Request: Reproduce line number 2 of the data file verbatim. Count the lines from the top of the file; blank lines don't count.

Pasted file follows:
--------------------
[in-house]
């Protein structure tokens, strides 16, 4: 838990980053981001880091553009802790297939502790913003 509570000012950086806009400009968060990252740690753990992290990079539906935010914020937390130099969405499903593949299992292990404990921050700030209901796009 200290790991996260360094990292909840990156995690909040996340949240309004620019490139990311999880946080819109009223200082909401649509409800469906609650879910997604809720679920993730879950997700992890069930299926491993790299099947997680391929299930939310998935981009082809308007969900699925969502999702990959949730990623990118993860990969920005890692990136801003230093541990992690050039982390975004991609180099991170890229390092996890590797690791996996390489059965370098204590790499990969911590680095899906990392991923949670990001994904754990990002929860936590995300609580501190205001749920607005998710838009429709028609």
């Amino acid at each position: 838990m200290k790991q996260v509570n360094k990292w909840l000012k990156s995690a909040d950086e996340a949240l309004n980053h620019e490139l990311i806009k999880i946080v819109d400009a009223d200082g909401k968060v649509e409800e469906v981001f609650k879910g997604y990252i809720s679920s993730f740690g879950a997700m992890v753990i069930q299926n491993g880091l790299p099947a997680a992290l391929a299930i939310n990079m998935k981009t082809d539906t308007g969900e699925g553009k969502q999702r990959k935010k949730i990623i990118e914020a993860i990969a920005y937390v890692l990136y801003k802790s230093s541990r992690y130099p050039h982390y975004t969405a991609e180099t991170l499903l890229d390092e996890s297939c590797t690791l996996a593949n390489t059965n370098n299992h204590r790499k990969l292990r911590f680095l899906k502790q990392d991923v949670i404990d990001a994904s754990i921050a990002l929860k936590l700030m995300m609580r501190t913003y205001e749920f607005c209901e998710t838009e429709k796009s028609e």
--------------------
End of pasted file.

């Protein structure tokens, strides 16, 4: 838990980053981001880091553009802790297939502790913003 509570000012950086806009400009968060990252740690753990992290990079539906935010914020937390130099969405499903593949299992292990404990921050700030209901796009 200290790991996260360094990292909840990156995690909040996340949240309004620019490139990311999880946080819109009223200082909401649509409800469906609650879910997604809720679920993730879950997700992890069930299926491993790299099947997680391929299930939310998935981009082809308007969900699925969502999702990959949730990623990118993860990969920005890692990136801003230093541990992690050039982390975004991609180099991170890229390092996890590797690791996996390489059965370098204590790499990969911590680095899906990392991923949670990001994904754990990002929860936590995300609580501190205001749920607005998710838009429709028609």